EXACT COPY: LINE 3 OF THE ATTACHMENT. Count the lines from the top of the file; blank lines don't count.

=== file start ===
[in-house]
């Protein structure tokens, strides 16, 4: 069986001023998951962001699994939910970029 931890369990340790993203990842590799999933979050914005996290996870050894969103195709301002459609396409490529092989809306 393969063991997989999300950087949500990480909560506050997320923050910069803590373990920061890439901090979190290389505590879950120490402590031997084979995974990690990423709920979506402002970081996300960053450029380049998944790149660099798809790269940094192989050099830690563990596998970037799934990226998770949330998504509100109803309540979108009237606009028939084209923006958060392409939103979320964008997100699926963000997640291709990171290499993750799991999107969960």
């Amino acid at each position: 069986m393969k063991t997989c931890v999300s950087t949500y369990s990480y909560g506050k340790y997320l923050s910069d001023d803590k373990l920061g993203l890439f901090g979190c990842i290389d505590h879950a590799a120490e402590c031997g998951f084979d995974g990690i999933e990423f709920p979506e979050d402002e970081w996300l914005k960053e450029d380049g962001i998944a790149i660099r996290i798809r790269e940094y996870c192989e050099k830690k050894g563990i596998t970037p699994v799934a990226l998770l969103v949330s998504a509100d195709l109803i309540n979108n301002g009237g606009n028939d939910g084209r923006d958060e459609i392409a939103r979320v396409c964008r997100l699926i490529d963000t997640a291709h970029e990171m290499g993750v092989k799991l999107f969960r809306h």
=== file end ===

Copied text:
């Amino acid at each position: 069986m393969k063991t997989c931890v999300s950087t949500y369990s990480y909560g506050k340790y997320l923050s910069d001023d803590k373990l920061g993203l890439f901090g979190c990842i290389d505590h879950a590799a120490e402590c031997g998951f084979d995974g990690i999933e990423f709920p979506e979050d402002e970081w996300l914005k960053e450029d380049g962001i998944a790149i660099r996290i798809r790269e940094y996870c192989e050099k830690k050894g563990i596998t970037p699994v799934a990226l998770l969103v949330s998504a509100d195709l109803i309540n979108n301002g009237g606009n028939d939910g084209r923006d958060e459609i392409a939103r979320v396409c964008r997100l699926i490529d963000t997640a291709h970029e990171m290499g993750v092989k799991l999107f969960r809306h």